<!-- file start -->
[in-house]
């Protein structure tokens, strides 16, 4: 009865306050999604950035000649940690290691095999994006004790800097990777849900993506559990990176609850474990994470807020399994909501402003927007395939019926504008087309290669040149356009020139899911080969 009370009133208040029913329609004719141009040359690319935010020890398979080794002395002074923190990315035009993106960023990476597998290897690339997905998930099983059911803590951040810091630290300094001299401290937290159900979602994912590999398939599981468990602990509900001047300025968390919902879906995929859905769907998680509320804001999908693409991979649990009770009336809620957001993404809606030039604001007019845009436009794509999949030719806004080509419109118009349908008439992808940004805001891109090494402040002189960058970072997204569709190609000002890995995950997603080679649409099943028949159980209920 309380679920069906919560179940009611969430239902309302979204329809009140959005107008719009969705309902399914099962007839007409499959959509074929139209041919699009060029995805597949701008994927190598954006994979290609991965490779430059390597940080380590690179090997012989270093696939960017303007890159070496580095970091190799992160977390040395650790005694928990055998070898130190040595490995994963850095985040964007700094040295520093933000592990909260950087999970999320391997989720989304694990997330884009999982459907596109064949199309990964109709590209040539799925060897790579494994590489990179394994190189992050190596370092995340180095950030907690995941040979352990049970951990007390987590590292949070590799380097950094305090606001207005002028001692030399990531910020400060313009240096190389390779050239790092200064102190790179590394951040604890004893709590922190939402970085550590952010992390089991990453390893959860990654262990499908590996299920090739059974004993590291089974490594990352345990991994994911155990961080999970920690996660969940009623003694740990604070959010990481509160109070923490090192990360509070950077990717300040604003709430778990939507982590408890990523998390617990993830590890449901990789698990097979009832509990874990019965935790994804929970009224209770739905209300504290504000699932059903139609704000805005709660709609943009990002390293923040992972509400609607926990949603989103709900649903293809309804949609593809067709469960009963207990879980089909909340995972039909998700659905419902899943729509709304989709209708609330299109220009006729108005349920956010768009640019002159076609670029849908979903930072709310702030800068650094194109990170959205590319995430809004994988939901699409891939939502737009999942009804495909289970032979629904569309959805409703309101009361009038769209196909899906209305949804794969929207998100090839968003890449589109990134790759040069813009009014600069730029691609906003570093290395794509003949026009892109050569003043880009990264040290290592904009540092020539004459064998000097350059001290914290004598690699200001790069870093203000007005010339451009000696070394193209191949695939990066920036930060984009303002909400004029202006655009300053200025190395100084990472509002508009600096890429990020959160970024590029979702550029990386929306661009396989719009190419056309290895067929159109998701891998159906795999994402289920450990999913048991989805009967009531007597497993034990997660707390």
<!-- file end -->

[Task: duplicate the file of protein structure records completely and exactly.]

[in-house]
């Protein structure tokens, strides 16, 4: 009865306050999604950035000649940690290691095999994006004790800097990777849900993506559990990176609850474990994470807020399994909501402003927007395939019926504008087309290669040149356009020139899911080969 009370009133208040029913329609004719141009040359690319935010020890398979080794002395002074923190990315035009993106960023990476597998290897690339997905998930099983059911803590951040810091630290300094001299401290937290159900979602994912590999398939599981468990602990509900001047300025968390919902879906995929859905769907998680509320804001999908693409991979649990009770009336809620957001993404809606030039604001007019845009436009794509999949030719806004080509419109118009349908008439992808940004805001891109090494402040002189960058970072997204569709190609000002890995995950997603080679649409099943028949159980209920 309380679920069906919560179940009611969430239902309302979204329809009140959005107008719009969705309902399914099962007839007409499959959509074929139209041919699009060029995805597949701008994927190598954006994979290609991965490779430059390597940080380590690179090997012989270093696939960017303007890159070496580095970091190799992160977390040395650790005694928990055998070898130190040595490995994963850095985040964007700094040295520093933000592990909260950087999970999320391997989720989304694990997330884009999982459907596109064949199309990964109709590209040539799925060897790579494994590489990179394994190189992050190596370092995340180095950030907690995941040979352990049970951990007390987590590292949070590799380097950094305090606001207005002028001692030399990531910020400060313009240096190389390779050239790092200064102190790179590394951040604890004893709590922190939402970085550590952010992390089991990453390893959860990654262990499908590996299920090739059974004993590291089974490594990352345990991994994911155990961080999970920690996660969940009623003694740990604070959010990481509160109070923490090192990360509070950077990717300040604003709430778990939507982590408890990523998390617990993830590890449901990789698990097979009832509990874990019965935790994804929970009224209770739905209300504290504000699932059903139609704000805005709660709609943009990002390293923040992972509400609607926990949603989103709900649903293809309804949609593809067709469960009963207990879980089909909340995972039909998700659905419902899943729509709304989709209708609330299109220009006729108005349920956010768009640019002159076609670029849908979903930072709310702030800068650094194109990170959205590319995430809004994988939901699409891939939502737009999942009804495909289970032979629904569309959805409703309101009361009038769209196909899906209305949804794969929207998100090839968003890449589109990134790759040069813009009014600069730029691609906003570093290395794509003949026009892109050569003043880009990264040290290592904009540092020539004459064998000097350059001290914290004598690699200001790069870093203000007005010339451009000696070394193209191949695939990066920036930060984009303002909400004029202006655009300053200025190395100084990472509002508009600096890429990020959160970024590029979702550029990386929306661009396989719009190419056309290895067929159109998701891998159906795999994402289920450990999913048991989805009967009531007597497993034990997660707390």